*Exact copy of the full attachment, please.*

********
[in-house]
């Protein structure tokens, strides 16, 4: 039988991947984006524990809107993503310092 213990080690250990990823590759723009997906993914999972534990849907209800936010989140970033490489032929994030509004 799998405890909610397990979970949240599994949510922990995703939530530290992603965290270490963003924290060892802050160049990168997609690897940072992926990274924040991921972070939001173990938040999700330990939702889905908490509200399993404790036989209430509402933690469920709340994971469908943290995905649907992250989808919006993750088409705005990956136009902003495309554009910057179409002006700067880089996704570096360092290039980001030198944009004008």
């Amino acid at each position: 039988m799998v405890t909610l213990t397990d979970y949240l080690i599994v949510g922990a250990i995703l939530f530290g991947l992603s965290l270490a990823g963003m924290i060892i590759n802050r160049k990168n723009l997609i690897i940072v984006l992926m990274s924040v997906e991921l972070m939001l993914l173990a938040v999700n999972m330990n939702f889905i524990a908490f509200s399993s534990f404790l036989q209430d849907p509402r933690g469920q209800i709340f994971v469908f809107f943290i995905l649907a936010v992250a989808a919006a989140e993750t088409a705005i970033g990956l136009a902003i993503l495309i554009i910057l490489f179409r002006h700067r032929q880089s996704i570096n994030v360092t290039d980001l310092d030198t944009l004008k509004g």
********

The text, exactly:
[in-house]
């Protein structure tokens, strides 16, 4: 039988991947984006524990809107993503310092 213990080690250990990823590759723009997906993914999972534990849907209800936010989140970033490489032929994030509004 799998405890909610397990979970949240599994949510922990995703939530530290992603965290270490963003924290060892802050160049990168997609690897940072992926990274924040991921972070939001173990938040999700330990939702889905908490509200399993404790036989209430509402933690469920709340994971469908943290995905649907992250989808919006993750088409705005990956136009902003495309554009910057179409002006700067880089996704570096360092290039980001030198944009004008």
């Amino acid at each position: 039988m799998v405890t909610l213990t397990d979970y949240l080690i599994v949510g922990a250990i995703l939530f530290g991947l992603s965290l270490a990823g963003m924290i060892i590759n802050r160049k990168n723009l997609i690897i940072v984006l992926m990274s924040v997906e991921l972070m939001l993914l173990a938040v999700n999972m330990n939702f889905i524990a908490f509200s399993s534990f404790l036989q209430d849907p509402r933690g469920q209800i709340f994971v469908f809107f943290i995905l649907a936010v992250a989808a919006a989140e993750t088409a705005i970033g990956l136009a902003i993503l495309i554009i910057l490489f179409r002006h700067r032929q880089s996704i570096n994030v360092t290039d980001l310092d030198t944009l004008k509004g």